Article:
Marine

Wärtsilä's new 31 becomes the most efficient 4-stroke diesel engine in the world

Wärtsilä's new 31 becomes the ...
The name Wärtsilä 31 refers to its 31 cm piston bore
The name Wärtsilä 31 refers to its 31 cm piston bore
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Wärtsilä 31 – the world's most efficient diesel 4-stroke engine
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Wärtsilä 31 – the world's most efficient diesel 4-stroke engine
Wärtsilä 31 – dimensions and specifications
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Wärtsilä 31 – dimensions and specifications
The name Wärtsilä 31 refers to its 31 cm piston bore
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The name Wärtsilä 31 refers to its 31 cm piston bore
Standing 15 feet high, the Wärtsilä 31 is unlikely to find its way into a drag race car
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Standing 15 feet high, the Wärtsilä 31 is unlikely to find its way into a drag race car
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Finnish engine manufacturer Wärtsilä must be a fascinating place to visit. The company manufactures some of the most mind-bendingly enormous marine diesel engines in the world, like the record-breaking, 89-foot high, 44-foot long, 110,000 horsepower RTA96-C we wrote about more than 10 years ago. Now, Wärtsilä has another entry in the Guinness Book of Records ... for the world's most efficient 4-stroke diesel engine.

Designed for medium-sized ferries and cruise ships, or small to medium tankers and container ships, the new Wärtsilä 31 engine isn't nearly as huge as the mammoth RTA96-C. It stands a more modest 15.4 ft (4.7 m) tall in its highest configurations, and 28.8 ft (8.7 m) long in its longest. The cylinder bore is 12.2 inches (31 cm), and the stroke is 16.9 in (43 cm). In its largest V16 format, it makes up to 13,142 horsepower.

Wärtsilä 31 – the world's most efficient diesel 4-stroke engine
Wärtsilä 31 – the world's most efficient diesel 4-stroke engine

It comes in three versions – diesel, spark-ignited gas and dual fuel – and the diesel version takes advantage of advanced fuel and air injection systems, as well as variable valve timing, to deliver a world record efficiency of just 0.271 pounds per horsepower hour.

To put that in context, the gigantic RTA96-C was the most efficient engine in the world upon its debut, and it uses 0.278 lb/horsepower hour. That's a saving of about 2.6 percent, and while that might not sound like a lot, these things can burn an enormous amount of fuel in a day.

If you were to run the most powerful version of the 31 flat out at maximum power for a whole day, and assume it made the same efficiency figure (it wouldn't, but go with me here), the engine would burn some 85,557 pounds of diesel in 24 hours. So a 2.6 percent saving is going to add up to a heck of a lot of diesel over the service life of the engine.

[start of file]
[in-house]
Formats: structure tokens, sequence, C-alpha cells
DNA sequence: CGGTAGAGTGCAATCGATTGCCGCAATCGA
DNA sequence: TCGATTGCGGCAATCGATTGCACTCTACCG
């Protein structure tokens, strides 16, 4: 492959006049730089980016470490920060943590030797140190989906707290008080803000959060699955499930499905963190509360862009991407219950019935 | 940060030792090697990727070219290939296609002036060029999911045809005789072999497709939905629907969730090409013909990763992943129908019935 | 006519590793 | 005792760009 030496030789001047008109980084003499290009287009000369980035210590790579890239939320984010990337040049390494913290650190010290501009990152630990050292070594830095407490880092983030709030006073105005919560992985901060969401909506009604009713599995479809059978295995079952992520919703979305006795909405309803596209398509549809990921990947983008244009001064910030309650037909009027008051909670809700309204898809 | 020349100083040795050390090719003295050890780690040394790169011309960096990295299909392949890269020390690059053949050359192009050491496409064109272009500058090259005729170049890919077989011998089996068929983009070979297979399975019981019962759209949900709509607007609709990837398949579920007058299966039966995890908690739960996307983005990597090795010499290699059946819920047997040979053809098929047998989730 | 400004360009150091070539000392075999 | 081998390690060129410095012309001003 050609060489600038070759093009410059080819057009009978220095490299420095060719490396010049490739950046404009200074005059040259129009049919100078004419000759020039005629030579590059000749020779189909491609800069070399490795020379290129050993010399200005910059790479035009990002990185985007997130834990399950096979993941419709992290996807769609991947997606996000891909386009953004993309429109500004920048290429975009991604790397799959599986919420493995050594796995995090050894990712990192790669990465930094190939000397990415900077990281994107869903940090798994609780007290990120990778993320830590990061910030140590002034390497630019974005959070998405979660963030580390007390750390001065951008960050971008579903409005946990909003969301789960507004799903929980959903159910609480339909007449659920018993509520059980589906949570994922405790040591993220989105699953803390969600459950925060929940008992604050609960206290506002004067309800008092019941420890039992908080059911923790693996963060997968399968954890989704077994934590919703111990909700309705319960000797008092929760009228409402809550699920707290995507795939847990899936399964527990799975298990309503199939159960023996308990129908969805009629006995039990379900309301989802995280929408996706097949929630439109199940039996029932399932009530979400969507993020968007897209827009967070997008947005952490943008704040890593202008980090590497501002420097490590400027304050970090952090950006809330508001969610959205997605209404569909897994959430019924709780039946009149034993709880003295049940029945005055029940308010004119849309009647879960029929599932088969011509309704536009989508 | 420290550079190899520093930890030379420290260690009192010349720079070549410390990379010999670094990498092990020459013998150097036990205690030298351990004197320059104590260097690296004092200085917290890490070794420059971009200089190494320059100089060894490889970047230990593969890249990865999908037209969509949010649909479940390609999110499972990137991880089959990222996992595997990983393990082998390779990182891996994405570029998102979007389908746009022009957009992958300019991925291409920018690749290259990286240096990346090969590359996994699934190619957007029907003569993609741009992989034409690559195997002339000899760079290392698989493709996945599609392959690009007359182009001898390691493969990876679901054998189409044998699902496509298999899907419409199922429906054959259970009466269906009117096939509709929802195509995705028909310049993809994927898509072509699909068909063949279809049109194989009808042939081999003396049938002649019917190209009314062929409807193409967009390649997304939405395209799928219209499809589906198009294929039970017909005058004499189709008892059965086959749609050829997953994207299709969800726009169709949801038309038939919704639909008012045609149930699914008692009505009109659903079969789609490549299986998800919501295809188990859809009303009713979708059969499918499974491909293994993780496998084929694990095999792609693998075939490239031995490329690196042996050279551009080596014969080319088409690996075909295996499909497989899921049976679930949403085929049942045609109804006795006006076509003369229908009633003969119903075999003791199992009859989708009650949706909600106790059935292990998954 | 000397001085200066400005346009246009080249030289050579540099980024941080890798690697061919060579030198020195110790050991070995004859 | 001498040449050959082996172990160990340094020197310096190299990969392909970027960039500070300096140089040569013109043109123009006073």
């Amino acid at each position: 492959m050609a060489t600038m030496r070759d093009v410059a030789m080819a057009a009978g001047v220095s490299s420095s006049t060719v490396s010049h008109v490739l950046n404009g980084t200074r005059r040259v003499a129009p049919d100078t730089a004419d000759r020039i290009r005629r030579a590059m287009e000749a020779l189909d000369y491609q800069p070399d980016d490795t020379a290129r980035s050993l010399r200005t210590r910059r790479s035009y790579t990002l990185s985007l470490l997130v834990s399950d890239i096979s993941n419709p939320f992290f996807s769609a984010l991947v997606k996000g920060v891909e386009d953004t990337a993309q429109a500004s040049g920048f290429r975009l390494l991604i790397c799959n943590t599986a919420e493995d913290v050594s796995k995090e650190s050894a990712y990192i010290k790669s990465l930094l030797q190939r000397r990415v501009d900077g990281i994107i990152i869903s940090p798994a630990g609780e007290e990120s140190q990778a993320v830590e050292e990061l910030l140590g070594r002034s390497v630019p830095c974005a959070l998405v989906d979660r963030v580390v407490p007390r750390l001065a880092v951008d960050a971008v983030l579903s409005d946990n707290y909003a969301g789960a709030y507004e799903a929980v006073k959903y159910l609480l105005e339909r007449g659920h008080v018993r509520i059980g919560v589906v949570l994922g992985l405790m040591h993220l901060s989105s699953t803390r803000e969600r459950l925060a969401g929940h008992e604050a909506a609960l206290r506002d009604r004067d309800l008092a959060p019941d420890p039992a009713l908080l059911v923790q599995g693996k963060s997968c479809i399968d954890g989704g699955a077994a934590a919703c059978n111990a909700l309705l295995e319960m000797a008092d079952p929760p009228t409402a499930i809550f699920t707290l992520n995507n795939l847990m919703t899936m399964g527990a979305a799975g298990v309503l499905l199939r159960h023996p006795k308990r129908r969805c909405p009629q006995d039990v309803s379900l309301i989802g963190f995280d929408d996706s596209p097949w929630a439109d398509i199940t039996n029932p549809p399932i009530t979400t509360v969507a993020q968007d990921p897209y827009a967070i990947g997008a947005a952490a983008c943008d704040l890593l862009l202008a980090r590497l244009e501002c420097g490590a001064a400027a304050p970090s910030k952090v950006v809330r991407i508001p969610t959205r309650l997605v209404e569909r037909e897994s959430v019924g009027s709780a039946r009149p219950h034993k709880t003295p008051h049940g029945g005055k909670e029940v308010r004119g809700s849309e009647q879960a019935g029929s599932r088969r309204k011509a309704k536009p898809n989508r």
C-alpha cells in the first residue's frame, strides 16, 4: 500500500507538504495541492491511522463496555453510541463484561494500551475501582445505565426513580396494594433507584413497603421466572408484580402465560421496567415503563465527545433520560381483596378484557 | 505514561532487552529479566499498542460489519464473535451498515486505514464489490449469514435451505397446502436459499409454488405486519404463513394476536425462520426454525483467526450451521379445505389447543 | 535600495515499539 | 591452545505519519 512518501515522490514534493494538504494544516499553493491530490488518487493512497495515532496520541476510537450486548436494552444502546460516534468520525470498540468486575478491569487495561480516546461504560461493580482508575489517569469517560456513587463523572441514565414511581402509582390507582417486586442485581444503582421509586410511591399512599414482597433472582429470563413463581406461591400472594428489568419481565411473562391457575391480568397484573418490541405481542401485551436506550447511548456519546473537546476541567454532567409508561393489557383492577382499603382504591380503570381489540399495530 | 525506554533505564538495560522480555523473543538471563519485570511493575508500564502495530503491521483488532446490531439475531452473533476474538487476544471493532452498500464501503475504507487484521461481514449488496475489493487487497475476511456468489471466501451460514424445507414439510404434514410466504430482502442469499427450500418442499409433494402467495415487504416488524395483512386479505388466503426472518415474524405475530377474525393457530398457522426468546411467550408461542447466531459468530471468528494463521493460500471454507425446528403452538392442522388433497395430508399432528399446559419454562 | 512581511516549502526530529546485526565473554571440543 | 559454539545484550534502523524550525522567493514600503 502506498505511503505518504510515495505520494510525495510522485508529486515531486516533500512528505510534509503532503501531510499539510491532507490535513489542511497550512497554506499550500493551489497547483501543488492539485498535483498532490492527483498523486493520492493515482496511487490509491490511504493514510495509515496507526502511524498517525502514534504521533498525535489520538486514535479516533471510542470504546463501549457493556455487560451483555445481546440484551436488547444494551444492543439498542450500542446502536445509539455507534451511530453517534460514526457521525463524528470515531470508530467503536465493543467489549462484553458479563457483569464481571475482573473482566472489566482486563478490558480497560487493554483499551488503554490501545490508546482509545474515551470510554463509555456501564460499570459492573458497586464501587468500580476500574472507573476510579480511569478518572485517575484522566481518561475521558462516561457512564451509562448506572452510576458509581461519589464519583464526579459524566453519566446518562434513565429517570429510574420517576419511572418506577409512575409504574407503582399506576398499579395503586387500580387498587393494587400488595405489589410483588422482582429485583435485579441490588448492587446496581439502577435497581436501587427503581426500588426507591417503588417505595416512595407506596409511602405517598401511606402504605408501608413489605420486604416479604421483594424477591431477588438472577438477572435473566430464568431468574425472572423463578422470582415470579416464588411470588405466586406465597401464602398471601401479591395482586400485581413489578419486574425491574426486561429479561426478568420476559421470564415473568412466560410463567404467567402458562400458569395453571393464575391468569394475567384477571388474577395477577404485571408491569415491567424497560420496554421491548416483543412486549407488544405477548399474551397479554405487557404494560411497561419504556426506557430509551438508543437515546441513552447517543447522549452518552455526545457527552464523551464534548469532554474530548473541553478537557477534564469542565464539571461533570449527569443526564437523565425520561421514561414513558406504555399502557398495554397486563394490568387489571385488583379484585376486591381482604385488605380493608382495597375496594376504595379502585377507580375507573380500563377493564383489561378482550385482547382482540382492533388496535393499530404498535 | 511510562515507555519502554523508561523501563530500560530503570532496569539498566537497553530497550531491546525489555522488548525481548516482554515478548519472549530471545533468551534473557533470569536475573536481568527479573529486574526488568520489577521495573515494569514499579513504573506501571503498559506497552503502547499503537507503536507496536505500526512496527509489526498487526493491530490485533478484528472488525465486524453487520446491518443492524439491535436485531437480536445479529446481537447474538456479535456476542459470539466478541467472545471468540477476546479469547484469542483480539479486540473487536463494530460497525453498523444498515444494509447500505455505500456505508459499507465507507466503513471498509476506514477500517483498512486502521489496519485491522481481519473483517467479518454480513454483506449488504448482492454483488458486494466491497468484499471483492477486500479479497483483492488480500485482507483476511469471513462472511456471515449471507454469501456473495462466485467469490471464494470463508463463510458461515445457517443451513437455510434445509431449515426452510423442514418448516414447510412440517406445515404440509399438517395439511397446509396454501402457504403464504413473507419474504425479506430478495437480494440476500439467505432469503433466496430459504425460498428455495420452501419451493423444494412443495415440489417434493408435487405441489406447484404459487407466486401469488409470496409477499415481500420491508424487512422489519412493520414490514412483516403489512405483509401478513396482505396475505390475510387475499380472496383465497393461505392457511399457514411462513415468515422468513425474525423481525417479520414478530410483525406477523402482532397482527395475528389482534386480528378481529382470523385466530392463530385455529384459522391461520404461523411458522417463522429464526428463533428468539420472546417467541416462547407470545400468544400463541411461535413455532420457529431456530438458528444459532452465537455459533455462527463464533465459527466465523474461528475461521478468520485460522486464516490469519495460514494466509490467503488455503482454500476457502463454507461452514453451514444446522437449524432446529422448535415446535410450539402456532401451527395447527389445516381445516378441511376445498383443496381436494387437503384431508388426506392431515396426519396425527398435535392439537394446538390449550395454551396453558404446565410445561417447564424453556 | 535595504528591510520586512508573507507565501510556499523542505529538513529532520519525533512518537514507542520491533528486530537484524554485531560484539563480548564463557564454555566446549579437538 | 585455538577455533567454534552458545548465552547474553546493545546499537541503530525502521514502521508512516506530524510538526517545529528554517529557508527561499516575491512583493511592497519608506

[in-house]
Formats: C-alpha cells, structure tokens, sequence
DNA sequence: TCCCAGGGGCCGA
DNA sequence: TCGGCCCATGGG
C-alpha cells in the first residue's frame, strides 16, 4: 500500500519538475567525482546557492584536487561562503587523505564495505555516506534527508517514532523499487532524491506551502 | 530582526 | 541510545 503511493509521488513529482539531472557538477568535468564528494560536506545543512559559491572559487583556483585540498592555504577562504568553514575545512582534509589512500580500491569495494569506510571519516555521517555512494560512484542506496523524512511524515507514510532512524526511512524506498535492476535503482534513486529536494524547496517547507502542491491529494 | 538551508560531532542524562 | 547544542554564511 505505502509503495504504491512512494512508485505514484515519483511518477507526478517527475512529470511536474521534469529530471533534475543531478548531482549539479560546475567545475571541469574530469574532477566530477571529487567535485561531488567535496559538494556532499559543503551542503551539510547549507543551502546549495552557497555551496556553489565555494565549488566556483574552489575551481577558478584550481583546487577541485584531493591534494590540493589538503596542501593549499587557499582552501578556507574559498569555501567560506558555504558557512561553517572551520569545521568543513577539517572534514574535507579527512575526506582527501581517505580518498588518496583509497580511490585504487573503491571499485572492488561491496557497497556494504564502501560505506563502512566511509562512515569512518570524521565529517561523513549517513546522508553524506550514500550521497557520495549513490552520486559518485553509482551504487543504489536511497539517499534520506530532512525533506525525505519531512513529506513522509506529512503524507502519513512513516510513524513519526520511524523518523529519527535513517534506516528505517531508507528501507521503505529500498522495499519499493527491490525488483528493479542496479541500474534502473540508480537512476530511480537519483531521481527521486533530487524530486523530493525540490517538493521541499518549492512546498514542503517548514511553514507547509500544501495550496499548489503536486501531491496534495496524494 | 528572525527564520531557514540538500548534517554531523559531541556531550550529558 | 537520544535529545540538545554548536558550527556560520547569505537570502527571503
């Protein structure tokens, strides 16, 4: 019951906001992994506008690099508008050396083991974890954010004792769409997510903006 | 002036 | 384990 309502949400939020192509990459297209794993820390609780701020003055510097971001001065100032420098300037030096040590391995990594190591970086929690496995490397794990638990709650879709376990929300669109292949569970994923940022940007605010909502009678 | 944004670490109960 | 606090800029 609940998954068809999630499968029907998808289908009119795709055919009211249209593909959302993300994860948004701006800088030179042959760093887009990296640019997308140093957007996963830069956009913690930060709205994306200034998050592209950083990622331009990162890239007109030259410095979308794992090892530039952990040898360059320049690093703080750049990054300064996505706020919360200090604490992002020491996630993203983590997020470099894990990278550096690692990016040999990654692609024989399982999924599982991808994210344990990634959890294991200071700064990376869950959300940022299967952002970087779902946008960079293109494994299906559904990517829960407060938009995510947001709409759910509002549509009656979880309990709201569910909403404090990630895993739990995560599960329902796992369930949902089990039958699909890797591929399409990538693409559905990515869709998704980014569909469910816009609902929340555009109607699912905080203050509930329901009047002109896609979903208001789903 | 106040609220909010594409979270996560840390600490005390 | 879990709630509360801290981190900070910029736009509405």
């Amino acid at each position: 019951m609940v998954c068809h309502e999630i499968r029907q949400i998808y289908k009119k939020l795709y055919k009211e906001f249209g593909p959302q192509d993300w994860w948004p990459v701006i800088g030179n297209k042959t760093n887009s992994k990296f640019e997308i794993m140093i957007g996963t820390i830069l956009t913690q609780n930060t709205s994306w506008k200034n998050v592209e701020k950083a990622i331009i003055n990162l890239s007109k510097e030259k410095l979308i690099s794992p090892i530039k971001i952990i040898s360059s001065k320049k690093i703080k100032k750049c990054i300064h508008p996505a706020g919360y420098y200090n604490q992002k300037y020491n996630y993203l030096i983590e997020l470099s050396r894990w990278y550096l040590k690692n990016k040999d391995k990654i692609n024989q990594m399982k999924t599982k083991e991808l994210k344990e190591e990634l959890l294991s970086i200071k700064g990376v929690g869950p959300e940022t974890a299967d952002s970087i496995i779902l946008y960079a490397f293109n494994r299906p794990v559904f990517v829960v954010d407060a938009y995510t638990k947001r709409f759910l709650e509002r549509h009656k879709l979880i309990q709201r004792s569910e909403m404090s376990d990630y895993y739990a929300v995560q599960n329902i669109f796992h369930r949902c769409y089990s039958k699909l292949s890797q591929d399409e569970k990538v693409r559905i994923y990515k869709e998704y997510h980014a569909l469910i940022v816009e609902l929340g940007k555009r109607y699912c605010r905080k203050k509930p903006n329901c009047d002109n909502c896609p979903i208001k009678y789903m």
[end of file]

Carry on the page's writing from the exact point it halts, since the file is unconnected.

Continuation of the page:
It's also worth noting that there's no efficiency penalty if you fit Wärtsilä's Nitrous Oxide reduction system to the engine to keep emissions down, which is a requirement for operating in certain areas. And the 31 also saves operators money in maintenance, running some 8,000 hours before it needs its first service.

Next time we're in Finland, we'll have to drop by. The team at Wärtsilä must deal with some incredible engineering challenges to build these impressive machines.

Source: Wärtsilä

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8 comments
equator180
Impressive but what is the RPM range
Milton
these guys need to ghost in a human for scale
Island Architect
Finland seems to have a penchant for fine engineering.
The fellow who was assigned the task to redesign the Rolls Royce Merlin to American Standards and methods at Packard was a Finn having studied at their fine Engineering School.
The Packard became the preferred choice to the dismay of the Brits.
bill
Frank Lee
Sure wish they could scale that level of efficiency down to consumer size.
Scion
Now if we could somehow get this in a motorbike...
fastoy
750RPM.
But the stat I like is the weight. 56 tons for the smallest and 85 tons for the biggest.
Jose Gros
Interesting SFC figure, however, the same was obtained by Mike Hewland in a single cylinder, 500cc, single sleeve-valve distribution, Burt-McCollum type, gasoline engine, as in the interview in the C&D July 1974 issue.
Best results ever with SSV were with a two stroke, compression ignition engine, with the 'open sleeve' concept, no 'junk head', sleeve acting as an annular piston 10% of piston area, 3% of power output via sleeve drive mechanism and crankshaft.
A YT video exists about a Petter Brotherhood SSV in the Wärtsilä line of sizes, in the Anson Engine museum, UK. + salut
JaimeLopez
Wärtsilä engineer here - it is indeed an amazing machine!
And of course, Loz, next time you are in Finland, feel free to drop me a line (firstname.lastname at wartsila.com). I will be pleased to organise a press factory tour for you :)